SINGAPORE (Reuters) – The International Monetary Fund (IMF) has trimmed its 2019 economic growth forecast for Singapore to 2% from 2.3%, the Washington-based lender said on Tuesday, as global trade tensions hit exports from the city-state.
Singapore's economy grew just 0.1% in the second quarter, its slowest annual pace in a decade, raising bets of a recession and monetary policy easing.
"Given global trade tensions, support from external sectors is expected to fall and growth drivers are projected to shift back to domestic demand," the IMF said.
"Risks to the outlook are tilted to the downside and mainly stem from external sources, including a tightening of global financial conditions, escalation of sustained trade tensions, and deceleration of global growth."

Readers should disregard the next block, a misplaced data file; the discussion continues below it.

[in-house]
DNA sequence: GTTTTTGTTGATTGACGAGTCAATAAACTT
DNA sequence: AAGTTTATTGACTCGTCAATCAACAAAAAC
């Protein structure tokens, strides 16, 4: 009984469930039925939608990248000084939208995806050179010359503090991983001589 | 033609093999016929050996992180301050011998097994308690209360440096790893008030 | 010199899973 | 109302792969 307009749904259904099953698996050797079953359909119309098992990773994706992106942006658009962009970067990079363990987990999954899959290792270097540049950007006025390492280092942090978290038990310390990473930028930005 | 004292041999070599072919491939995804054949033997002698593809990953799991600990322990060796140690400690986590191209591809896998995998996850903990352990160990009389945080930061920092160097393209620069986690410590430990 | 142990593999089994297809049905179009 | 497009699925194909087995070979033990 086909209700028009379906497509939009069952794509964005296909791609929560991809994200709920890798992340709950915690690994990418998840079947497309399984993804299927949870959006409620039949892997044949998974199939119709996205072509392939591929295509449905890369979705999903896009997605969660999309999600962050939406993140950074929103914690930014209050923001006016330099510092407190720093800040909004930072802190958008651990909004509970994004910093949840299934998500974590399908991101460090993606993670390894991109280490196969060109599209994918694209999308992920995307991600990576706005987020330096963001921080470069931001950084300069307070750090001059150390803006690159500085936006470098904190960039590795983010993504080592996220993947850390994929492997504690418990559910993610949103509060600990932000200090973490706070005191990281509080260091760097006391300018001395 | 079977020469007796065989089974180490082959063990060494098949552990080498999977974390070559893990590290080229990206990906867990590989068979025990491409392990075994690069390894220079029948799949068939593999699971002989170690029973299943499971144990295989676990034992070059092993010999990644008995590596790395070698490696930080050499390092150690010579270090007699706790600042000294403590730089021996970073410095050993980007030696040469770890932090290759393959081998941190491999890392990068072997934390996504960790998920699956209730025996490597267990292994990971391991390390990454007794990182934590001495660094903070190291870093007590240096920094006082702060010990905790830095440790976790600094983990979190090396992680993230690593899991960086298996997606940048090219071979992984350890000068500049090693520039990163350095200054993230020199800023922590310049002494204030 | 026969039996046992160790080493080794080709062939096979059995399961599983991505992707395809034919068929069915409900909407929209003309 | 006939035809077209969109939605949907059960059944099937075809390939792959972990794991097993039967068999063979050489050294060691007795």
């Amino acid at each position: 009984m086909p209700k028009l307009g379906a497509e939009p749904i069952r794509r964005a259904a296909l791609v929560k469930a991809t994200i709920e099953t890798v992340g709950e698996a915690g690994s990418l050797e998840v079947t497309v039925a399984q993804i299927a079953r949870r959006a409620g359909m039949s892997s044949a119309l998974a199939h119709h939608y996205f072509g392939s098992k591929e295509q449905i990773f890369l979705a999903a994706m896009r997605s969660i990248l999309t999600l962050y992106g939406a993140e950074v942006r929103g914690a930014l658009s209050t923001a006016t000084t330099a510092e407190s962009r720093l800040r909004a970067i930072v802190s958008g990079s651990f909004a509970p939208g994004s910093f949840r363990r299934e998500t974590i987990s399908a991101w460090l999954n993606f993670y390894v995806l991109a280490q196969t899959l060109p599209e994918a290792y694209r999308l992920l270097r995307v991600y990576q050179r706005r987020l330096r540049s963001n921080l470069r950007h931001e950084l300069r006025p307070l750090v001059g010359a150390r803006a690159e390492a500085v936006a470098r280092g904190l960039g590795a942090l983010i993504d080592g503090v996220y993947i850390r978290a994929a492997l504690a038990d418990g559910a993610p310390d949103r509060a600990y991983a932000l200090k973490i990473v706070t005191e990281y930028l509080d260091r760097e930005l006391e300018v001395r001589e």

Singapore's economic growth should stabilize around 2.5% over the medium term, the IMF said, adding that its forecasts were based on discussions with Singaporean officials that ended on May 14.
Singapore's central bank forecasts growth this year to be between 1.5% and 2.5%, down from 3.2% in 2018.
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